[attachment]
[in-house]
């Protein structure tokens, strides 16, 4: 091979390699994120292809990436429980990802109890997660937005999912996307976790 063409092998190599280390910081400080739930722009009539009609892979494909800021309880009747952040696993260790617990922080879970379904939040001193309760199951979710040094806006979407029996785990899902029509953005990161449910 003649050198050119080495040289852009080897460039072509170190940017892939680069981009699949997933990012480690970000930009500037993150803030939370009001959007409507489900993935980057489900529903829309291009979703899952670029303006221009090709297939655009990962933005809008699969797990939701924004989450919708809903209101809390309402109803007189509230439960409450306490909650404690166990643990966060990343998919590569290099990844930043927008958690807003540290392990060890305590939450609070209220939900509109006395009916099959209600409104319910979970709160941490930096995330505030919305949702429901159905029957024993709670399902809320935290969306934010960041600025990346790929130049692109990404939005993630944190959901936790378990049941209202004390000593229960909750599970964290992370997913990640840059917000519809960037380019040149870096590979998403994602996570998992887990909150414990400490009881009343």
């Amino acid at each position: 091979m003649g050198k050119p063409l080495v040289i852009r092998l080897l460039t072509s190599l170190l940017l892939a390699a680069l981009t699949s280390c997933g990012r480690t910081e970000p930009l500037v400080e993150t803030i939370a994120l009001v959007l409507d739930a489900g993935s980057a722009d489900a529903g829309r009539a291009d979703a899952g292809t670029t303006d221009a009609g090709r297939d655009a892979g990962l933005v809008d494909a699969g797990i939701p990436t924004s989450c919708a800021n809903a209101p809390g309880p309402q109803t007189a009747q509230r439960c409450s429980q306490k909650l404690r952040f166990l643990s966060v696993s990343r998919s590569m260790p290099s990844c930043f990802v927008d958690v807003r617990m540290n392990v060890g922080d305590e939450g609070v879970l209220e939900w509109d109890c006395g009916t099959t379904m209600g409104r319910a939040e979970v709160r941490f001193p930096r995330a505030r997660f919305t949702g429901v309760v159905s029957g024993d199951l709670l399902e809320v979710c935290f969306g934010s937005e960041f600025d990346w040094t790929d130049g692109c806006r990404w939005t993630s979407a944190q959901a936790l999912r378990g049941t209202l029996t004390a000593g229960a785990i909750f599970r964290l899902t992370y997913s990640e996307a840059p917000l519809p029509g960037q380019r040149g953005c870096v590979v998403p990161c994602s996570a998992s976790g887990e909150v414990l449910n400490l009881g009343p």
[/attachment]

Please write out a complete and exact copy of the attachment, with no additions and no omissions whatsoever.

[in-house]
């Protein structure tokens, strides 16, 4: 091979390699994120292809990436429980990802109890997660937005999912996307976790 063409092998190599280390910081400080739930722009009539009609892979494909800021309880009747952040696993260790617990922080879970379904939040001193309760199951979710040094806006979407029996785990899902029509953005990161449910 003649050198050119080495040289852009080897460039072509170190940017892939680069981009699949997933990012480690970000930009500037993150803030939370009001959007409507489900993935980057489900529903829309291009979703899952670029303006221009090709297939655009990962933005809008699969797990939701924004989450919708809903209101809390309402109803007189509230439960409450306490909650404690166990643990966060990343998919590569290099990844930043927008958690807003540290392990060890305590939450609070209220939900509109006395009916099959209600409104319910979970709160941490930096995330505030919305949702429901159905029957024993709670399902809320935290969306934010960041600025990346790929130049692109990404939005993630944190959901936790378990049941209202004390000593229960909750599970964290992370997913990640840059917000519809960037380019040149870096590979998403994602996570998992887990909150414990400490009881009343």
């Amino acid at each position: 091979m003649g050198k050119p063409l080495v040289i852009r092998l080897l460039t072509s190599l170190l940017l892939a390699a680069l981009t699949s280390c997933g990012r480690t910081e970000p930009l500037v400080e993150t803030i939370a994120l009001v959007l409507d739930a489900g993935s980057a722009d489900a529903g829309r009539a291009d979703a899952g292809t670029t303006d221009a009609g090709r297939d655009a892979g990962l933005v809008d494909a699969g797990i939701p990436t924004s989450c919708a800021n809903a209101p809390g309880p309402q109803t007189a009747q509230r439960c409450s429980q306490k909650l404690r952040f166990l643990s966060v696993s990343r998919s590569m260790p290099s990844c930043f990802v927008d958690v807003r617990m540290n392990v060890g922080d305590e939450g609070v879970l209220e939900w509109d109890c006395g009916t099959t379904m209600g409104r319910a939040e979970v709160r941490f001193p930096r995330a505030r997660f919305t949702g429901v309760v159905s029957g024993d199951l709670l399902e809320v979710c935290f969306g934010s937005e960041f600025d990346w040094t790929d130049g692109c806006r990404w939005t993630s979407a944190q959901a936790l999912r378990g049941t209202l029996t004390a000593g229960a785990i909750f599970r964290l899902t992370y997913s990640e996307a840059p917000l519809p029509g960037q380019r040149g953005c870096v590979v998403p990161c994602s996570a998992s976790g887990e909150v414990l449910n400490l009881g009343p």